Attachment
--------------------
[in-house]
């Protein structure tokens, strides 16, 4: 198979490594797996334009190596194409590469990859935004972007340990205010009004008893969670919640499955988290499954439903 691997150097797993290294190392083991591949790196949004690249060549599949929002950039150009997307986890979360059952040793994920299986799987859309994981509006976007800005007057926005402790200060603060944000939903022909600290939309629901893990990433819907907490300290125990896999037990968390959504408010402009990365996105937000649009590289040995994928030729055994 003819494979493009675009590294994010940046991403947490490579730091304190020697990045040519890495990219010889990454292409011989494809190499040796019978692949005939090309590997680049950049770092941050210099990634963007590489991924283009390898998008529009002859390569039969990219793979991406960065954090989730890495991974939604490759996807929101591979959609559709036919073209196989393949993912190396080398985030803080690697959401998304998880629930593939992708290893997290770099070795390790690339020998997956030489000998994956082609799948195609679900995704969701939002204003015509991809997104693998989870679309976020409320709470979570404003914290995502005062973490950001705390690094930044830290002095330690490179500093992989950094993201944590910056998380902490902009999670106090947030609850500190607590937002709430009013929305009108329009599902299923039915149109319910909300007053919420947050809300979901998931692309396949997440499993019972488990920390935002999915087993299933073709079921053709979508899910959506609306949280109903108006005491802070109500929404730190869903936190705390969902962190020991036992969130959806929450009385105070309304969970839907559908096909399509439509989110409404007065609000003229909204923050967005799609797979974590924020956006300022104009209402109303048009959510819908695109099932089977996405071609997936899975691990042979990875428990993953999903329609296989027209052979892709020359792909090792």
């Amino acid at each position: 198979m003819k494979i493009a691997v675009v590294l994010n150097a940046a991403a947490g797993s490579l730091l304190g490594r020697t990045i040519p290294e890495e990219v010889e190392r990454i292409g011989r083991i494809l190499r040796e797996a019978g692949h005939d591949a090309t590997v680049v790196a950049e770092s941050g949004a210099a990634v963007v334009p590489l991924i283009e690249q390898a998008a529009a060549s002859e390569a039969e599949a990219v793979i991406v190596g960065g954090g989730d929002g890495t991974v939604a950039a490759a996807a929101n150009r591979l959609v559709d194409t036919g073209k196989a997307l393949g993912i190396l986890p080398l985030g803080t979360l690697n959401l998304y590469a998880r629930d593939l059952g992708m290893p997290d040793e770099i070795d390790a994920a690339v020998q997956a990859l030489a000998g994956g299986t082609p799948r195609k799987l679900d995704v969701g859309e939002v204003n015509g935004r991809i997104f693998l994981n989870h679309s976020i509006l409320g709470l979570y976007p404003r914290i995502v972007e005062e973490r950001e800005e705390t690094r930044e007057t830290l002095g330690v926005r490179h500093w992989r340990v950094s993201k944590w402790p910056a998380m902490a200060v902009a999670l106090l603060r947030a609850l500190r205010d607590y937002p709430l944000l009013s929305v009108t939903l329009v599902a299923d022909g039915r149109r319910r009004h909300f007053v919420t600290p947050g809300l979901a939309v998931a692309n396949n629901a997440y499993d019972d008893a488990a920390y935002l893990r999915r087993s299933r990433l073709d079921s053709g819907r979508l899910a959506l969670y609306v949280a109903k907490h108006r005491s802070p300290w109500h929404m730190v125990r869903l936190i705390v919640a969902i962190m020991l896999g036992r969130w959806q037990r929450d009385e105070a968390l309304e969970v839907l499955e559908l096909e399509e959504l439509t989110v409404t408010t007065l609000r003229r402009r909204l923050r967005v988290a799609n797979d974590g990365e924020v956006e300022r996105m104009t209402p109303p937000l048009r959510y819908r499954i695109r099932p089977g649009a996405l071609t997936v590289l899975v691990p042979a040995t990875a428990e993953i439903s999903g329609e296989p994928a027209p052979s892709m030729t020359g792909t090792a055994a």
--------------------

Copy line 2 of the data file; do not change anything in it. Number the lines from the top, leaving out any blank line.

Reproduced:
């Protein structure tokens, strides 16, 4: 198979490594797996334009190596194409590469990859935004972007340990205010009004008893969670919640499955988290499954439903 691997150097797993290294190392083991591949790196949004690249060549599949929002950039150009997307986890979360059952040793994920299986799987859309994981509006976007800005007057926005402790200060603060944000939903022909600290939309629901893990990433819907907490300290125990896999037990968390959504408010402009990365996105937000649009590289040995994928030729055994 003819494979493009675009590294994010940046991403947490490579730091304190020697990045040519890495990219010889990454292409011989494809190499040796019978692949005939090309590997680049950049770092941050210099990634963007590489991924283009390898998008529009002859390569039969990219793979991406960065954090989730890495991974939604490759996807929101591979959609559709036919073209196989393949993912190396080398985030803080690697959401998304998880629930593939992708290893997290770099070795390790690339020998997956030489000998994956082609799948195609679900995704969701939002204003015509991809997104693998989870679309976020409320709470979570404003914290995502005062973490950001705390690094930044830290002095330690490179500093992989950094993201944590910056998380902490902009999670106090947030609850500190607590937002709430009013929305009108329009599902299923039915149109319910909300007053919420947050809300979901998931692309396949997440499993019972488990920390935002999915087993299933073709079921053709979508899910959506609306949280109903108006005491802070109500929404730190869903936190705390969902962190020991036992969130959806929450009385105070309304969970839907559908096909399509439509989110409404007065609000003229909204923050967005799609797979974590924020956006300022104009209402109303048009959510819908695109099932089977996405071609997936899975691990042979990875428990993953999903329609296989027209052979892709020359792909090792």